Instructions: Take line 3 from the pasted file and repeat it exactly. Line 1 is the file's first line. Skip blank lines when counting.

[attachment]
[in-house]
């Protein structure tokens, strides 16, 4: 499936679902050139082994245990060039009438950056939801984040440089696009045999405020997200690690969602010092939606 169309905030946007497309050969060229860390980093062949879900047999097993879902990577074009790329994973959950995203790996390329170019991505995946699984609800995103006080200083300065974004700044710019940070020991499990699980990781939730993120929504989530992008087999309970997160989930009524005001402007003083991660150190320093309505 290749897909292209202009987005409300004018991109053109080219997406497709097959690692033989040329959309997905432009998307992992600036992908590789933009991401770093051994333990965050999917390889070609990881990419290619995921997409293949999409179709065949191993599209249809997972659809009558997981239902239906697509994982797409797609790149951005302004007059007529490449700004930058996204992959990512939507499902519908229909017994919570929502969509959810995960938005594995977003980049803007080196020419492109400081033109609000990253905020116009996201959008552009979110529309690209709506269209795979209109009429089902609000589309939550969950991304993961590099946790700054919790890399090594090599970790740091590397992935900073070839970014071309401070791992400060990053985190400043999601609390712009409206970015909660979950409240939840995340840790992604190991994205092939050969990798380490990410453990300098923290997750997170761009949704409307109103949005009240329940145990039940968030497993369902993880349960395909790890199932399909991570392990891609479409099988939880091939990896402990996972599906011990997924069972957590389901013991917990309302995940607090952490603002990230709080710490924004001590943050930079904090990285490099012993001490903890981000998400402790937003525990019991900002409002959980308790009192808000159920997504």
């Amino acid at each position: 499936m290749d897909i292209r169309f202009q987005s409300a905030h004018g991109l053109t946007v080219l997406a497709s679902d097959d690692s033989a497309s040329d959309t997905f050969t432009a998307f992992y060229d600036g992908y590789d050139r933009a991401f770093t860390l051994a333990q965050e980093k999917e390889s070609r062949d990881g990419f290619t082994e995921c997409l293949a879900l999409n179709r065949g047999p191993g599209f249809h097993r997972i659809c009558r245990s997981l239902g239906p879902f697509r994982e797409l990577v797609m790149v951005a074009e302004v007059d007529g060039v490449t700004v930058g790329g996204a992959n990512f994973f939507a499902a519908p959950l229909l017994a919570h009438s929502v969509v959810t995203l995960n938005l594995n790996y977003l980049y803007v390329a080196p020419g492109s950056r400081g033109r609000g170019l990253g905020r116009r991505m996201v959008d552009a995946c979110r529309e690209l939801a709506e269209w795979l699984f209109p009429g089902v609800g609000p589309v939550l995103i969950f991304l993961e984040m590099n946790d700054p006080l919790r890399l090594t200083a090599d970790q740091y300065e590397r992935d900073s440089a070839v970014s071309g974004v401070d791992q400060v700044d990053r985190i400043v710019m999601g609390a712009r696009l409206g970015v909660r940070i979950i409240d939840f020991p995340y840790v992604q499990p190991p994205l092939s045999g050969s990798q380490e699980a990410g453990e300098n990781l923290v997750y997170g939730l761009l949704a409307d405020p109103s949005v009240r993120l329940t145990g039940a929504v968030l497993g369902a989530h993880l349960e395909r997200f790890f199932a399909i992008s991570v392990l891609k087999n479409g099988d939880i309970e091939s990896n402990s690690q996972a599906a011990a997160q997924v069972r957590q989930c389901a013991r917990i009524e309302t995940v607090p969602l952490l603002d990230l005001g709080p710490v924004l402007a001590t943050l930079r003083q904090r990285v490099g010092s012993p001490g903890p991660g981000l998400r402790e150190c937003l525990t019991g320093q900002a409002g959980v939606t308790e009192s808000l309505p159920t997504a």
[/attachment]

């Amino acid at each position: 499936m290749d897909i292209r169309f202009q987005s409300a905030h004018g991109l053109t946007v080219l997406a497709s679902d097959d690692s033989a497309s040329d959309t997905f050969t432009a998307f992992y060229d600036g992908y590789d050139r933009a991401f770093t860390l051994a333990q965050e980093k999917e390889s070609r062949d990881g990419f290619t082994e995921c997409l293949a879900l999409n179709r065949g047999p191993g599209f249809h097993r997972i659809c009558r245990s997981l239902g239906p879902f697509r994982e797409l990577v797609m790149v951005a074009e302004v007059d007529g060039v490449t700004v930058g790329g996204a992959n990512f994973f939507a499902a519908p959950l229909l017994a919570h009438s929502v969509v959810t995203l995960n938005l594995n790996y977003l980049y803007v390329a080196p020419g492109s950056r400081g033109r609000g170019l990253g905020r116009r991505m996201v959008d552009a995946c979110r529309e690209l939801a709506e269209w795979l699984f209109p009429g089902v609800g609000p589309v939550l995103i969950f991304l993961e984040m590099n946790d700054p006080l919790r890399l090594t200083a090599d970790q740091y300065e590397r992935d900073s440089a070839v970014s071309g974004v401070d791992q400060v700044d990053r985190i400043v710019m999601g609390a712009r696009l409206g970015v909660r940070i979950i409240d939840f020991p995340y840790v992604q499990p190991p994205l092939s045999g050969s990798q380490e699980a990410g453990e300098n990781l923290v997750y997170g939730l761009l949704a409307d405020p109103s949005v009240r993120l329940t145990g039940a929504v968030l497993g369902a989530h993880l349960e395909r997200f790890f199932a399909i992008s991570v392990l891609k087999n479409g099988d939880i309970e091939s990896n402990s690690q996972a599906a011990a997160q997924v069972r957590q989930c389901a013991r917990i009524e309302t995940v607090p969602l952490l603002d990230l005001g709080p710490v924004l402007a001590t943050l930079r003083q904090r990285v490099g010092s012993p001490g903890p991660g981000l998400r402790e150190c937003l525990t019991g320093q900002a409002g959980v939606t308790e009192s808000l309505p159920t997504a």